It occurs to me that today is Valentine’s Day. As far as holidays go, this one is absolute rubbish.
I’m surrounded by maudlin men who miss their girlfriends, wives, and Internet porn (perhaps not necessarily in that order). They’ve all arranged delivery back home for overpriced bouquets of reedy flowers and substandard chocolates.
You would be proud of me. I didn’t once point out that a woman who demands gifts on Valentine’s Day is almost as intolerable as a man who only gives gifts because it’s Valentine’s Day.
And yet, it is Valentine’s Day.
And I miss you.
I don’t know how else to write it other than, I miss you.
These months apart grow unbearable. Each passing second is a moment filled with the absence of you and it suffocates me. I realize I promised I would be less morose in my correspondence, but I grip these empty sheets at night and curse them. They are cold where your body is hot and soft and so infinitely mine.
Perhaps I miss the feeling of you beneath my fingertips and belonging wholly to me. Perhaps I miss how you tense and relax in my hands, how you look at me with trust and want. If I’m honest, it’s the want in you I miss the most. The need you have of me. Because it echoes the insatiable and feral nature of my need for you.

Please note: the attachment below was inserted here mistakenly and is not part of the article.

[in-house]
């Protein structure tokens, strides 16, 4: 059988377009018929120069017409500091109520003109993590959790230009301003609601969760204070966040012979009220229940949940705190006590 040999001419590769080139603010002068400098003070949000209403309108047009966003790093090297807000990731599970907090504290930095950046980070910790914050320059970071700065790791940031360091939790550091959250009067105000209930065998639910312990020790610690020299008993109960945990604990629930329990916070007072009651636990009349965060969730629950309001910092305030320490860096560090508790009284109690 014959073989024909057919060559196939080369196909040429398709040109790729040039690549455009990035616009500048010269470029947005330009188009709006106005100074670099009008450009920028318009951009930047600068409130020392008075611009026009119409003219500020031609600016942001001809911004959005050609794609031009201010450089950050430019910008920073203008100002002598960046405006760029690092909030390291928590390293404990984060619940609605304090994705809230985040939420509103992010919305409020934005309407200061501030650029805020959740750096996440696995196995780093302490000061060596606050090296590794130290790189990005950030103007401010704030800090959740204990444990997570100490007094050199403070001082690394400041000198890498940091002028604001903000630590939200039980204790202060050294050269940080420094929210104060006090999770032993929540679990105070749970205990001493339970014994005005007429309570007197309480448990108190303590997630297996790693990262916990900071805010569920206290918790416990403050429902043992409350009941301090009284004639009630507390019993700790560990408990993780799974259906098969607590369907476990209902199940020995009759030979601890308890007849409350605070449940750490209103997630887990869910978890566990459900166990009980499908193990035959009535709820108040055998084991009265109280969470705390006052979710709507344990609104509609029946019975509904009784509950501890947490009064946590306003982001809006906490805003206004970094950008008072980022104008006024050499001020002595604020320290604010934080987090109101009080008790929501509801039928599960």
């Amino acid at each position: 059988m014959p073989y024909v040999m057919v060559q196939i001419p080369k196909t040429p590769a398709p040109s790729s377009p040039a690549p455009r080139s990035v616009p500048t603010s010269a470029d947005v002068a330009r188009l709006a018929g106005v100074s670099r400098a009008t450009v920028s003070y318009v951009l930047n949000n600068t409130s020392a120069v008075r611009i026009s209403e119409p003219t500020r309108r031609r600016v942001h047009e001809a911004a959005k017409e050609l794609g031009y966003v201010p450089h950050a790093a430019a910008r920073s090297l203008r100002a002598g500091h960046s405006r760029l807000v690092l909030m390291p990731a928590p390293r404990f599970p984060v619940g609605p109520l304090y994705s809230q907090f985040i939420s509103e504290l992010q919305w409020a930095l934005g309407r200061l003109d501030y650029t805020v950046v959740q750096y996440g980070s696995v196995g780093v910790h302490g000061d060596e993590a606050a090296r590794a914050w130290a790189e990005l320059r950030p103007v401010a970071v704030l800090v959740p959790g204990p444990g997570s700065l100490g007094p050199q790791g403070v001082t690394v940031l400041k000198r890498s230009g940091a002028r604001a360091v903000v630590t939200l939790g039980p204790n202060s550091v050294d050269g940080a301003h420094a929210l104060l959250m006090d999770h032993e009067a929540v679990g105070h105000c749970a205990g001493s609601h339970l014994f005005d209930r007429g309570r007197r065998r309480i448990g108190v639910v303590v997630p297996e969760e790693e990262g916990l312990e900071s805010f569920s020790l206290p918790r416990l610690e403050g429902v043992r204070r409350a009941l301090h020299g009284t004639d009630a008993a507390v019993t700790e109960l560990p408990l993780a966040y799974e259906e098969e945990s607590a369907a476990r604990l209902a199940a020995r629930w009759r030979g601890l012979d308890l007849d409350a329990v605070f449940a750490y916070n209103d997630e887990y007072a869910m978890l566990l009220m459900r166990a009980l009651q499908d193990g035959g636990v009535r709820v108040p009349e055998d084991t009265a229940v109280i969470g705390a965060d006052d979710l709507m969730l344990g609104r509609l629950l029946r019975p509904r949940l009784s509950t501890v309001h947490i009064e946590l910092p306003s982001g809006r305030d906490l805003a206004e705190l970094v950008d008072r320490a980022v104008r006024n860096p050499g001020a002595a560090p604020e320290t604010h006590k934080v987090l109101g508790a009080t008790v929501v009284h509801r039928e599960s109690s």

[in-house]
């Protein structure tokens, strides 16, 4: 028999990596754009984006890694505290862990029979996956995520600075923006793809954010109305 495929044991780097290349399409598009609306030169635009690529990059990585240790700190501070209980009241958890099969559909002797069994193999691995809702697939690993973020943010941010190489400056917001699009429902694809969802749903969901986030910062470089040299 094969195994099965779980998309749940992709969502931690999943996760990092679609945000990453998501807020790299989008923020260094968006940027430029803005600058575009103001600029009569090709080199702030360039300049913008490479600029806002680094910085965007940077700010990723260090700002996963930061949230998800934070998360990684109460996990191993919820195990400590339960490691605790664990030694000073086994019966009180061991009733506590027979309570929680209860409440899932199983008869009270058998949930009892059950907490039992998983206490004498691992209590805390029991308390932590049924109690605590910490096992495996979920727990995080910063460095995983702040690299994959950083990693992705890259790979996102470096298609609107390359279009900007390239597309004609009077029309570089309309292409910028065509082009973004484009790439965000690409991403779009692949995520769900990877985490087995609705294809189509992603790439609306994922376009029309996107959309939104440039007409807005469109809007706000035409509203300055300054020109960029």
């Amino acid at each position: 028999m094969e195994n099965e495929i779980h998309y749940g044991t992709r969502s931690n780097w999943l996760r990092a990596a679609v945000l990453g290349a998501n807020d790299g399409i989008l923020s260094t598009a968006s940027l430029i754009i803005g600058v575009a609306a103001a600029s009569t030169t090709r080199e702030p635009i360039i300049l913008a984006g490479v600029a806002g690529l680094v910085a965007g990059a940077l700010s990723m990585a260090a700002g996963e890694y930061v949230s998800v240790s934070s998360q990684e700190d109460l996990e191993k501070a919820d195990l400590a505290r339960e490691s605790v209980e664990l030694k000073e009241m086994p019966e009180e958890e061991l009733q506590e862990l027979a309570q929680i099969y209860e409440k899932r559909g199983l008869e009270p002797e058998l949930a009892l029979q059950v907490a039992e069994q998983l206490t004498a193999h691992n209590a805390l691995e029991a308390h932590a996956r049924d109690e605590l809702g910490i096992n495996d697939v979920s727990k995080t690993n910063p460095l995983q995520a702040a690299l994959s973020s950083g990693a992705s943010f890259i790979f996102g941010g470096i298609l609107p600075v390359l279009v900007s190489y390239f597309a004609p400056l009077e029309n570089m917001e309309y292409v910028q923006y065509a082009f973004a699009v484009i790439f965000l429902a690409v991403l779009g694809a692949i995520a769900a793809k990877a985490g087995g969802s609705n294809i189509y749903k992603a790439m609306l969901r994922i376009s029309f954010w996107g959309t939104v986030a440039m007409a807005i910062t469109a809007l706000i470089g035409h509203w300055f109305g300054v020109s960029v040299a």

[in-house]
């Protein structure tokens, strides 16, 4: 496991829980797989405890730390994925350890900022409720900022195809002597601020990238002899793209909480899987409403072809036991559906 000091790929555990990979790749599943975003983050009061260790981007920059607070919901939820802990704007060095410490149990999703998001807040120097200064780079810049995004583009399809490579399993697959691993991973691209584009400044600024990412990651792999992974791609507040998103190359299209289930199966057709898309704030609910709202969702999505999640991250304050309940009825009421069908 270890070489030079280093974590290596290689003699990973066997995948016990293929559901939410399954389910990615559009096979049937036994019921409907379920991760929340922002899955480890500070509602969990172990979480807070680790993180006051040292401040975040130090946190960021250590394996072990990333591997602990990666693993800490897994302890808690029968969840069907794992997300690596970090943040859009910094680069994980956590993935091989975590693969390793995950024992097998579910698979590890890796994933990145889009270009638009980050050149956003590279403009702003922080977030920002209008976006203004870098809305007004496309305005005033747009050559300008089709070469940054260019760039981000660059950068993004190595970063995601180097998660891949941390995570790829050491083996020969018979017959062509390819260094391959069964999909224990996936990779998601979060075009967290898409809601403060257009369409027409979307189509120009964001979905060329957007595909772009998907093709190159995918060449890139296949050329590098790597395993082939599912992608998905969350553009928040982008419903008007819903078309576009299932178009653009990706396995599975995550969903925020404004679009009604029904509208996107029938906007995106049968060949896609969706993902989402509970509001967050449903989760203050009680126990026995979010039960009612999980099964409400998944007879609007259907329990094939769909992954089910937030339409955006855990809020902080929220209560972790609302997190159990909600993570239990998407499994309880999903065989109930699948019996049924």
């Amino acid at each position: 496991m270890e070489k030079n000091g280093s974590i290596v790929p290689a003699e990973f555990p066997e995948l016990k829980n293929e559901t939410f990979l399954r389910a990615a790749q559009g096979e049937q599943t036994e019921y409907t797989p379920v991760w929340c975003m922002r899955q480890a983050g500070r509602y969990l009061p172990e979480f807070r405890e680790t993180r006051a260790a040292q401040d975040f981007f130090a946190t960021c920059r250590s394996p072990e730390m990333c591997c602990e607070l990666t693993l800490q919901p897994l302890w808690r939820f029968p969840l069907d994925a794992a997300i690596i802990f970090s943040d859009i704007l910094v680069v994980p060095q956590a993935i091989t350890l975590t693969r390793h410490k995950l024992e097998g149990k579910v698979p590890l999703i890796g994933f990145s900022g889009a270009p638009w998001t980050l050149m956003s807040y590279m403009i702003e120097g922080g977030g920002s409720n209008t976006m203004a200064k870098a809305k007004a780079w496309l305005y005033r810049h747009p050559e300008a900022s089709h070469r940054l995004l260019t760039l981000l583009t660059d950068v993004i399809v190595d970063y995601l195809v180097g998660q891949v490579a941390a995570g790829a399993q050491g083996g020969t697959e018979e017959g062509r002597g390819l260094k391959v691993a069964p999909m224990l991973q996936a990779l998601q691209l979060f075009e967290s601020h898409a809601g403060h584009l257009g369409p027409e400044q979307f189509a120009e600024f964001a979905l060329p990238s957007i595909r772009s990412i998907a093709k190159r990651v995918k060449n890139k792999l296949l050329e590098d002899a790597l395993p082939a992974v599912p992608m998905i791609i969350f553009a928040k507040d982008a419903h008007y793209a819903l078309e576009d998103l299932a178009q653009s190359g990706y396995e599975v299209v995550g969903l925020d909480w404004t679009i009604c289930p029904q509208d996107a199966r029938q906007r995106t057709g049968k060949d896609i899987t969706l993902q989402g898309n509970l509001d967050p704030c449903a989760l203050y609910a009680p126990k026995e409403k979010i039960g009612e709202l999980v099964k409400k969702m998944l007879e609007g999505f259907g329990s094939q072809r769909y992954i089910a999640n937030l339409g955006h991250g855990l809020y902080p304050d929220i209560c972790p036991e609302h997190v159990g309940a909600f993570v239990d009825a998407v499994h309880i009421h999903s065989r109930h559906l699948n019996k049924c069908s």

I miss you.
At this point you’ve no doubt already gathered I have sent neither chocolate nor flowers for Valentine’s. I do not believe in obligatory gifts any more than I subscribe to compulsory love.
As such, I send you nothing but this letter and my longing for you, neither of which I can contain. I love you.
Yours forever, Greg
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There are three things you need to know about Kat Tanner (aka Kathleen Tyson. . . and yes, she is *that* Kathleen Tyson): 1) She’s determined to make good decisions, 2) She must get married ASAP, and 3) She knows how to knit.
Being a billionaire heiress isn’t all it’s cracked up to be. In fact, it sucks. Determined to live a quiet life, Kat Tanner changed her identity years ago and eschewed her family’s legacy. But now, Kat’s silver spoon past has finally caught up with her, and so have her youthful mistakes. To avoid imminent disaster, she must marry immediately; it is essential that the person she chooses have no romantic feelings for her whatsoever and be completely trustworthy.
Fortunately, she knows exactly who to ask. Dan O’Malley checks all the boxes: single, romantically indifferent to her, completely trustworthy. Sure, she might have a wee little crush on Dan the Security Man, but with clear rules, expectations, and a legally binding contract, Kat is certain she can make it through this debacle with her sanity—and heart—all in one piece.
Except, what happens when Dan O’Malley isn’t as indifferent—or as trustworthy—as she thought?